NACA Board Meeting

NACA Board Meeting

Thursday, September 09, 2021 8:00 AM – 9:00 AM PDT

Membership is invited to join the monthly NACA Board Meeting

Every 2nd Thursday public meeting

Board Application Process is Closed

Board Application Process is Closed

The Board Member Application Process opened on July 12th, 2021 at 10:00 AM CST and closed August 13th, 2021 at 10:00AM Central

July 12th – August 13th– Applications/nominations for new board members open
August 13th – August 20th – Committee will review the applications
August 20th – October 15th – Candidate Bios will be available on the website for review by the membership
October 19th – 20th – VOTING by membership
Oct 23rd – Annual Membership Meeting with new board members announced
Oct 23rd – First Board Meeting with new board members (immediately following the membership meeting)

NACA Board Application Process Opens 7/12/2021

NACA Board Application Process Opens 7/12/2021 at 10AM Central

Application Process Closes On August 13, 2021

BE A NATIONAL LEADER

Serving on the NACA Board is one of the most rewarding ways for you as a Animal Care and Control Professional to bring your expertise to the service of animal care and control at the national level.

Applications to the Board of Directors must be made via the NACA Website Board Election Page

To complete the Board Member Application, the applicant must be an Individual NACA Member in good standing.

The 100-word Statement of Willingness to Serve must be submitted with the Board Application.

The application acceptance process will begin on July 12, 2021 and end on August 13, 2021 at 10:00AM Central

Click Here for Details and to access the Board Member Application.

Welcome New Director of Partnerships & Programs – Jerrica Owen

Director of Partnerships & Programs, Jerrica Owen

NACA is proud to introduce the newest member of our team; Director of Partnerships and Programs, Jerrica Owen. Check out a little bit about our newest team member below:
 
Accomplished animal welfare professional Jerrica Owen joined NACA on April 12th, 2021, as the Director of Partnerships and Programs. She brings with her nearly 20 years of experience in emergent animal welfare, engaging and developing a diversity of staff, shelter operations, and leading successful initiatives in Animal Welfare in a cross-cultural environment. Previously the Director of Strategic Initiatives for San Diego Humane Society, Jerrica supported achieving success on the organization’s primary strategies. In addition, she was the Senior Animal Response Team Leader for the San Diego Humane Society’s Emergency Response Team and has extensive experience in the field during some of our countries worst disasters supporting tactical and shelter operations for all types of animals including domestic, wildlife, and equine.
 
Jerrica has spent the past 2 decades dedicated to achieving lifesaving excellence and encompasses dynamic organizational leadership, charismatic characteristics, and an energetic passion that will complement the already remarkable work of the NACA. She will support driving the continued success of NACA as the national leader in professionalism and standard-setting of the animal control and service profession. She is committed to inclusive engagement and resource accessibility for the industry.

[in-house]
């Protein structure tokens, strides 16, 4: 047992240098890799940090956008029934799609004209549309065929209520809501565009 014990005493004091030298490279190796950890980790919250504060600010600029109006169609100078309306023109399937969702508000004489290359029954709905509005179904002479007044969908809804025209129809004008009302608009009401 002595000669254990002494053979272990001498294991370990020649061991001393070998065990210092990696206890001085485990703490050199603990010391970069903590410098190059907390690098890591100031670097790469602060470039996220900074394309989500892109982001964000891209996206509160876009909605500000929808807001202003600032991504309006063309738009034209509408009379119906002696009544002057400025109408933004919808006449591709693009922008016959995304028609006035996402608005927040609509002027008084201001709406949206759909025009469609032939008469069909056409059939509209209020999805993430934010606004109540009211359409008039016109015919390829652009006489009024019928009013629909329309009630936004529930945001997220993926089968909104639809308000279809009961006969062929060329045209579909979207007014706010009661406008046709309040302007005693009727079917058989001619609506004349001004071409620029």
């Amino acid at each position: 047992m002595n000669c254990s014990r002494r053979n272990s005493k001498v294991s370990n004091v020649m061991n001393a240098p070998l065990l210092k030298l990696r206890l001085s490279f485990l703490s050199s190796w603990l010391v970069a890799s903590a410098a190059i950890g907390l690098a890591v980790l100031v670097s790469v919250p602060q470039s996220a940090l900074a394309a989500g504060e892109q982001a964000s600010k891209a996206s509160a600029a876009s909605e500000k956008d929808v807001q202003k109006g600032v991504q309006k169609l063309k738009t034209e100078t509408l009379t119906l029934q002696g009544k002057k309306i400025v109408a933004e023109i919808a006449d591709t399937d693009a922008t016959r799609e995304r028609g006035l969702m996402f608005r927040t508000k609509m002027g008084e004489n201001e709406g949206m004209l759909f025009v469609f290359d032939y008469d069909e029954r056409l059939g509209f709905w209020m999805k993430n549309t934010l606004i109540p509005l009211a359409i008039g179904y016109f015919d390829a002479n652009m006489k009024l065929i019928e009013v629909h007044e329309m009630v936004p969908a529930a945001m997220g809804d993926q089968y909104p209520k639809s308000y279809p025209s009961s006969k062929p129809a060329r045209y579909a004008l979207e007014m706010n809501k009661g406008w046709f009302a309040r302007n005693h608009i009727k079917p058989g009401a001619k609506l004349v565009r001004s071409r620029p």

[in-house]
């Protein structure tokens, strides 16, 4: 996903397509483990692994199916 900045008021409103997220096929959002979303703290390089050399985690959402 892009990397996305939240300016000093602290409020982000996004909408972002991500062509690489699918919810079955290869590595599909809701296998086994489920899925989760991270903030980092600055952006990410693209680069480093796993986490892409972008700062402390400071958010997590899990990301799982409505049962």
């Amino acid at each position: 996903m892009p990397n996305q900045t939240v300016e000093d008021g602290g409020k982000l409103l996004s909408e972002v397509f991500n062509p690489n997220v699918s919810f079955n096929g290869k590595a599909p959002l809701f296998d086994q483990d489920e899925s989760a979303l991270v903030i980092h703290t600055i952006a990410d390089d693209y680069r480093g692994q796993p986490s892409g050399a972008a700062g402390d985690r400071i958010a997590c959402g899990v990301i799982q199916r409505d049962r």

Jerrica earned her Bachelors of Science Degree from California State University-Chico and holds certifications in Animal Welfare Administration (CAWA), Lean Six Sigma Green Belt, Organizational Leadership, and Modern Humane Resource Management. She lives in California and is a proud wife and mother to both human, fur, and shelled (Tortoise!) babies.
 
We are so thrilled to have Jerrica join the team, dedicated to helping advance animal control officers and the great work they are doing all across the country!

 

NACA First Responders Position Statement

Animal Control Officers Should Be Considered First Responders

The National Animal Care & Control Association (NACA) believes all animal field services professionals (animal control, animal protection, etc.), should be considered and treated as first responders. The Department of Homeland Security and Emergency Management Systems define first responders as “individuals who in the early stages of an incident are responsible for the protection and preservation of life, property, evidence, and the environment”. Animal control officers and other animal field services professionals meet this definition.

The very core of the work of an animal control officer is deeply rooted in community engagement, public safety and the welfare of non-human animals. Historically, animal control officers were on the frontline of protecting communities and addressing public health concerns such as preventing the spread of the rabies virus. Their early role has now been dramatically expanded to include providing community support and outreach, investigating animal cruelty and neglect, and saving animals who are in immediate danger. Additionally, they work alongside other first responders such as law enforcement, EMTs, and firefighters on a regular basis during weather emergencies, natural disasters, and other catastrophic events.

Communities and local municipal agencies should view and support their animal control officers at the same level as other first responders. Additionally, communities and local government agencies should provide on-going training, equipment, and resources necessary to support the work of their animal control officers working at the frontline of their community.

Homeland Security Act of 2002. (2019, May 28). Retrieved December 06, 2020, from https://www.dhs.gov/homeland-security-act-200​

Download: NACA First Responders Position Statement (pdf)